Sir Cliff Richard is demanding the BBC pay for his autobiography cancelled after they broadcast police searching his home because of allegations of a historic sexual offence.
The 77-year-old singer says that the BBC “shattered” his reputation in an intrusion of privacy when they named him as being under investigation for an alleged sex offence involving a minor dating back to 1985.
As the trial at the High Court began, it emerged that if he wins he will seek £278,261 for legal costs, £108,500 for PR fees and an undisclosed sum for the “substantial non-recoverable advance”, which had been agreed for his autobiography which had been due to be published in late 2015.
In their legal argument, handed to the judge, his lawyers say he seeks “substantial damages” for intrusion of privacy and breach of the Data Protection Act and point out that the book My Life, My Way is “no longer viable”.
The BBC were accused of acting recklessly in publishing the story because they were desperate for the “scoop” and internal emails show that their reporter talked of having the police “over a barrel” whilst others noted the need to get the “money shots” of police going into his home.
Sir Cliff, who sat quietly behind his legal team throughout proceedings wearing a purple pin stripe suit, was described by his QC as a man who “needs no introduction”.
Justin Rushbrooke QC continued: “He is one of the most distinguished entertainers this country has even known. His career in music has spanned almost 60 years.”
But despite his record for single sales being beaten “only by the Beatles and Elvis Presley”, he found “within minutes” of being told that he was subject to the police that he had been named on the BBC news and footage of officers searching his home was being beamed around the world.
Mr Rushbrooke QC, who pointed out that Sir Cliff is an “innocent man” who was never even charged, said: “He found his private life shattered, his home violated and his reputation around the world in shreds, all within the space of a few minutes.”
Opening Sir Cliff’s case, Mr Rushbrooke QC said that the BBC have refused to apologise or say that they have done anything wrong, adding: “How Lord Reith must be spinning in his grave.”
He said that they were desperate to broadcast because of the “unchecked ambition” of their reporter and the “desire to scoop their rivals, particular ITN”.
The BBC say that the claim, the first of its kind, is an affront to the principles of freedom of speech and they published the story as it was “a matter of high public interest”.
They point out that the naming of someone who is arrested can lead to witnesses or other victims coming forward.
The BBC have admitted that they got the tip-off about the investigation from a source in the Metropolitan Police’s Operation Yewtree.
The North of England reporter Dan Johnson then put the tip to South Yorkshire Police, who met with him and agreed to keep him updated if he held off publishing the story.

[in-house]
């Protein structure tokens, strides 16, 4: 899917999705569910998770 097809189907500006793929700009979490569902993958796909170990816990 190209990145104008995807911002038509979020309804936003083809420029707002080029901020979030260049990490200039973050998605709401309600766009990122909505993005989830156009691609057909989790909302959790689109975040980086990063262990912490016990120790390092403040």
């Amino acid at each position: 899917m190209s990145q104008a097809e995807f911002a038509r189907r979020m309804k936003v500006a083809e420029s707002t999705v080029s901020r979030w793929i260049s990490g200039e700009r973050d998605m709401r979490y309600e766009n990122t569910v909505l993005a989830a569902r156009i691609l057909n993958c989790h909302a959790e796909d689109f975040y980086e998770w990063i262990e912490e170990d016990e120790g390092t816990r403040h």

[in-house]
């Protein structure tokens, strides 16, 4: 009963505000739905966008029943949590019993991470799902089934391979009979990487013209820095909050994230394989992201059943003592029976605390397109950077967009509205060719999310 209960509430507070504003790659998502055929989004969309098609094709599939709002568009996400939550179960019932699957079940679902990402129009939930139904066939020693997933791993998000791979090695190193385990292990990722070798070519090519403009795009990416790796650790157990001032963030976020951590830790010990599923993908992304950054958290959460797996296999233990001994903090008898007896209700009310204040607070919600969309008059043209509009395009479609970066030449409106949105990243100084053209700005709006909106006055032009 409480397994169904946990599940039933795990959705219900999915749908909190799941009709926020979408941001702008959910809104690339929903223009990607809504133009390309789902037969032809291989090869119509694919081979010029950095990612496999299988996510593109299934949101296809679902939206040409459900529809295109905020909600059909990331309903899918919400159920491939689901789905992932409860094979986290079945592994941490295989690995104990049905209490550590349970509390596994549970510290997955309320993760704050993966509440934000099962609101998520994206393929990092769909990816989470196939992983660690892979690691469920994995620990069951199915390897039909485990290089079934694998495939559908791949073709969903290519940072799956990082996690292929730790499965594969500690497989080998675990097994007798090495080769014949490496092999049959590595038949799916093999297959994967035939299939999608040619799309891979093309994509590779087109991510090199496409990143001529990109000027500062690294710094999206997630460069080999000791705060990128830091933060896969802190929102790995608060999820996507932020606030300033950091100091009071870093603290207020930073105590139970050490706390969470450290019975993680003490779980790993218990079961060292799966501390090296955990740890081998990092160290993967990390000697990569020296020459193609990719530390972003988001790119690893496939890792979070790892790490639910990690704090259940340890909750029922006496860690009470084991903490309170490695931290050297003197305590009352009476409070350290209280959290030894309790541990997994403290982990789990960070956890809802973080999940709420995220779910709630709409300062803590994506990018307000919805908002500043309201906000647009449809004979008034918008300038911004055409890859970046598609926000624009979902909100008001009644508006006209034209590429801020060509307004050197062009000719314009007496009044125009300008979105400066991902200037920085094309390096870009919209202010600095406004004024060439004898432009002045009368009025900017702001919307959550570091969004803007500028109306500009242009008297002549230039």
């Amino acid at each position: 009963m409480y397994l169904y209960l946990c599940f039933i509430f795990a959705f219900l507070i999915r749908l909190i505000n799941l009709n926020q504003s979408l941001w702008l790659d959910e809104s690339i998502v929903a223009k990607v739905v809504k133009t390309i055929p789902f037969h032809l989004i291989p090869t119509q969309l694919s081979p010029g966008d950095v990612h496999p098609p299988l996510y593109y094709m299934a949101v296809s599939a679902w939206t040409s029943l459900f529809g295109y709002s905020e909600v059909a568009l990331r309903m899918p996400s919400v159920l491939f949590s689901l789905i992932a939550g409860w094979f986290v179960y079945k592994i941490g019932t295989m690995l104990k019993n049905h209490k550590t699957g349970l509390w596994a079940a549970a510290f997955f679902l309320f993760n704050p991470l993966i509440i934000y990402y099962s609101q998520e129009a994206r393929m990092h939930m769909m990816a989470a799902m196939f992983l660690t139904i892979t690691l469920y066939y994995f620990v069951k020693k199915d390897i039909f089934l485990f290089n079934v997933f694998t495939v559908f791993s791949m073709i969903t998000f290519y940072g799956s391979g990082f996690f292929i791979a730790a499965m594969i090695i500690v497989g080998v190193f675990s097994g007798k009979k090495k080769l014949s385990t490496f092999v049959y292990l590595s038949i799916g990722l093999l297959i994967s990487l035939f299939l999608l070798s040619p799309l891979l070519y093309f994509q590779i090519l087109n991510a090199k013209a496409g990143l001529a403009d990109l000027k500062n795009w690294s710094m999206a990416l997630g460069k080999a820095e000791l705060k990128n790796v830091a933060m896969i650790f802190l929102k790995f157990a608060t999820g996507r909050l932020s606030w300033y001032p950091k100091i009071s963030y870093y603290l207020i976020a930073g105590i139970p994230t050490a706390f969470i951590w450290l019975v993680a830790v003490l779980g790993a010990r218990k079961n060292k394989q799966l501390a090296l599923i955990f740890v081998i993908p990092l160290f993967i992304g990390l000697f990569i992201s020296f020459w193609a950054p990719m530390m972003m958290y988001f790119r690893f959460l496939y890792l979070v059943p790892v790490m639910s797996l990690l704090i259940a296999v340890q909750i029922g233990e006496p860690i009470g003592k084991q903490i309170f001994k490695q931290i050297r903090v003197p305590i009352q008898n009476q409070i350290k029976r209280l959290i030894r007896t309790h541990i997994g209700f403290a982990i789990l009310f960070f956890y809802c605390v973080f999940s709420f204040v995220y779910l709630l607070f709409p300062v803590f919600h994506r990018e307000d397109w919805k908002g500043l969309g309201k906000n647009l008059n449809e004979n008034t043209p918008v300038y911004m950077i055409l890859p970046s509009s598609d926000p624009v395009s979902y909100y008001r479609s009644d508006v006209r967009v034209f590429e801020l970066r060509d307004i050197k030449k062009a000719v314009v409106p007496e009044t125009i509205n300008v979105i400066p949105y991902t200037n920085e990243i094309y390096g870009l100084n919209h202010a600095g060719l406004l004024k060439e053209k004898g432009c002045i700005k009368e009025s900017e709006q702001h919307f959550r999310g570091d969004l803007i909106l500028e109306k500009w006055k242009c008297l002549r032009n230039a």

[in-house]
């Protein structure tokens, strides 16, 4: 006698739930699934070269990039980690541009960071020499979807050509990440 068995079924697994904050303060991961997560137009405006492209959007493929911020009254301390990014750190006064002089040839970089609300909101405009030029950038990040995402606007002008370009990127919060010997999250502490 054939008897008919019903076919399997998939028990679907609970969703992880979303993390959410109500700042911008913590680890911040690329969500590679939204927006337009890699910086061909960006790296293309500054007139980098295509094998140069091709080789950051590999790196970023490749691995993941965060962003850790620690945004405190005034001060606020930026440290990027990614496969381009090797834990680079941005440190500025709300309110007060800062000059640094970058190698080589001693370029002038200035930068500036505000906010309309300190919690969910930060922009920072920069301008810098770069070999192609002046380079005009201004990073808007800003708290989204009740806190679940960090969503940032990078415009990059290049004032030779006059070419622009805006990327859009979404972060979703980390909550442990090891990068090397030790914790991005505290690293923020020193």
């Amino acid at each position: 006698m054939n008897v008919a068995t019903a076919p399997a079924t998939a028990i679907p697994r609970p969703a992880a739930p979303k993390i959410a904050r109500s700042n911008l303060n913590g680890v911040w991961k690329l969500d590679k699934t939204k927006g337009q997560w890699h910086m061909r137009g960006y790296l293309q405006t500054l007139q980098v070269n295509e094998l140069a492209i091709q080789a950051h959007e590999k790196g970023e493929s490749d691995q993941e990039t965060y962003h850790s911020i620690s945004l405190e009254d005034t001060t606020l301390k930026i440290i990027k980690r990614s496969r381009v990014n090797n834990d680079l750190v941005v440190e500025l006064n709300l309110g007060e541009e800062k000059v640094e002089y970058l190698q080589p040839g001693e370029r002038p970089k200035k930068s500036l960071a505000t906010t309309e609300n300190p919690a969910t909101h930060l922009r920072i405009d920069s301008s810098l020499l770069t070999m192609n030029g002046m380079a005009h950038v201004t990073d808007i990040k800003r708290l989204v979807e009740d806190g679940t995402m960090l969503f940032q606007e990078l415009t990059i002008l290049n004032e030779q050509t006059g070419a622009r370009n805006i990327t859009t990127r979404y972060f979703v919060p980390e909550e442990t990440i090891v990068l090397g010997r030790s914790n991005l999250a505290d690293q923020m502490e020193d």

In an email to his manager, Mr Johnson said that he had the police “over a barrel” because of the tip-off, and Mr Rushbrooke QC suggested that that information was used to force South Yorkshire police to hand over further details.
Mr Johnson told police that he had heard that Sir Cliff been named on a list of influential people who had visited Elm Guest House, the court heard, where it was alleged that there had been sexual abuse and grooming of children at parties held in the late 1970s and 1980s.
The Metropolitan Police investigated the allegations and found no evidence of them.
Mr Rushbrooke said: “I need to make clear in fairness to my client that Sir Cliff meet went to Elm Guest House. He didn’t know it existed until he heard about those rumours.”
The day before officers searched Sir Cliff’s penthouse apartment in Sunningdale, Berks, in August 2014, the officers phoned the BBC to tell them that they would carry out the search, allowing them to have satellite trucks, reporters and helicopters present for the search.
Internal emails show that it was discussed as a “monster story” and in what was described by Mr Rushbrooke as a “first in TV history”, the TV crews were already there when police arrived.
He was given less than two hours to respond before they named him on the 1 o’clock news, it was said.
Mr Rushbrooke said that they had used “very considerable resources” on the story, including dispatching reporters to Sir Cliff’s homes in Portugal and Barbados.
Mr Rushbrooke QC said: ”He fears that the effects of what the BBC did are such that his dignity and his standing have been damaged forever and no amount of damages can undo that, but it will afford him some comfort to know that by bringing this action he can ensure that what happened to him never happens to anyone else again.”
He added: “They were playing with fire, but Sir Cliff was the one who got burnt.”
Over the course of the hearing, Sir Cliff will give evidence and a statement from Gloria Hunniford detailing the impact that this had on him will be read. The case continues.